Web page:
Offline Morning Sunshine

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Re: Bone stock/broth
« Reply #19 on: April 12, 2020, 07:48:53 AM »
Saw this (YouTube channel "Townsends") which appears to be exactly what you're doing: https://youtu.be/2fE5KzvOZRk

yeah... exactly.  Except I take it a step further and grind it to a powder when it gets to the really dry stage. :) Thanks for finding that video.

Offline Carver

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Re: Bone stock/broth
« Reply #20 on: April 14, 2020, 07:21:57 PM »
I came across another "portable soup" video, wasn't even looking for it. Morning Sunshine you have to look at this and tell me what you think. The advice at the tail end has a number of observations on how to do this and what not to do. And after watching this and the Jas Townsends video and thinking on how you make biltong I'm going to venture to say you don't need salt.
Anyway, here it is.
https://youtu.be/z1t1c51Njac

Offline Morning Sunshine

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Re: Bone stock/broth
« Reply #21 on: April 14, 2020, 07:40:47 PM »
I came across another "portable soup" video, wasn't even looking for it. Morning Sunshine you have to look at this and tell me what you think. The advice at the tail end has a number of observations on how to do this and what not to do. And after watching this and the Jas Townsends video and thinking on how you make biltong I'm going to venture to say you don't need salt.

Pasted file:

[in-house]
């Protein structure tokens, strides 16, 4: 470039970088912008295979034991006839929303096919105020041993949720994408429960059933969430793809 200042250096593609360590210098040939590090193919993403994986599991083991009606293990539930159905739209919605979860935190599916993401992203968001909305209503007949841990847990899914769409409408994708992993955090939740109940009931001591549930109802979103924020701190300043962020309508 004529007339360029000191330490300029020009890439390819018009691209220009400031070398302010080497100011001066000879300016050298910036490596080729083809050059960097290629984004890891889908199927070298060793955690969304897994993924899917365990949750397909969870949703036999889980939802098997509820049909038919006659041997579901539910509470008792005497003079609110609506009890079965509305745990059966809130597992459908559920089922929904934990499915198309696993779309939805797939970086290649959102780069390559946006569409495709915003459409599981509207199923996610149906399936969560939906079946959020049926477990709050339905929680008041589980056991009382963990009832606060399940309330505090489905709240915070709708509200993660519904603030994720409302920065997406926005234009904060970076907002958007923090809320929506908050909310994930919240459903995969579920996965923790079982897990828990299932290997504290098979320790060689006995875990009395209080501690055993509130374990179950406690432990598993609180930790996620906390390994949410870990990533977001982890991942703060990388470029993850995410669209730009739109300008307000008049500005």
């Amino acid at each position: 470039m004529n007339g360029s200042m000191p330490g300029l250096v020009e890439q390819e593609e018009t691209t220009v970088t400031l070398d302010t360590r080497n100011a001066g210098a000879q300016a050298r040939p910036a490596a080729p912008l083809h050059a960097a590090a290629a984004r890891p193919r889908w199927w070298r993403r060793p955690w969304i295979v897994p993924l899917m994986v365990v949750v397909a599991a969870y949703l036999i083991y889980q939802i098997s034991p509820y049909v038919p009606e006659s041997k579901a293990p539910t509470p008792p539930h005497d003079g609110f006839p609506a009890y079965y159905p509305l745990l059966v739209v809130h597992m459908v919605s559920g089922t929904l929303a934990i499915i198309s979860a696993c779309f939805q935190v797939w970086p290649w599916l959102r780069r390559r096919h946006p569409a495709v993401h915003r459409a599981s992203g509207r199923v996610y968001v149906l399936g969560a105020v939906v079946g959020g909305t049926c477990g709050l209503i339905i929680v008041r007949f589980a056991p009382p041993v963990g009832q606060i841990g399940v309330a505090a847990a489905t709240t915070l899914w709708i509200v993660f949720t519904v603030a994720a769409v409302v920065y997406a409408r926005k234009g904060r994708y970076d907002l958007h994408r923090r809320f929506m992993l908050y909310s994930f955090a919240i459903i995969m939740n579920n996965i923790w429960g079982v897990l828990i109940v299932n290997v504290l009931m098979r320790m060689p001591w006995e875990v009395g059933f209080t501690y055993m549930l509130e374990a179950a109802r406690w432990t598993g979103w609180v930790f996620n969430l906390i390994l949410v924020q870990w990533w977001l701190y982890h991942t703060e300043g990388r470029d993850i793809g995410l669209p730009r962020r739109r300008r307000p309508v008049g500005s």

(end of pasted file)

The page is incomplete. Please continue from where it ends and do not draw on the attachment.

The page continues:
Anyway, here it is.
https://youtu.be/z1t1c51Njac

thanks.  good video.  I know that mine did get to a boiling point a few times, and I could taste that before it was fully dried.  I might try the crockpot method next time.

I am worried about the salt.  Meat does not like to stay good by itself out in the open.  Salt has traditionally been used to preserve it.  Why is salt not needed in these two recipes?  Why does the meat product not turn rancid or bad?  This is my big burning question.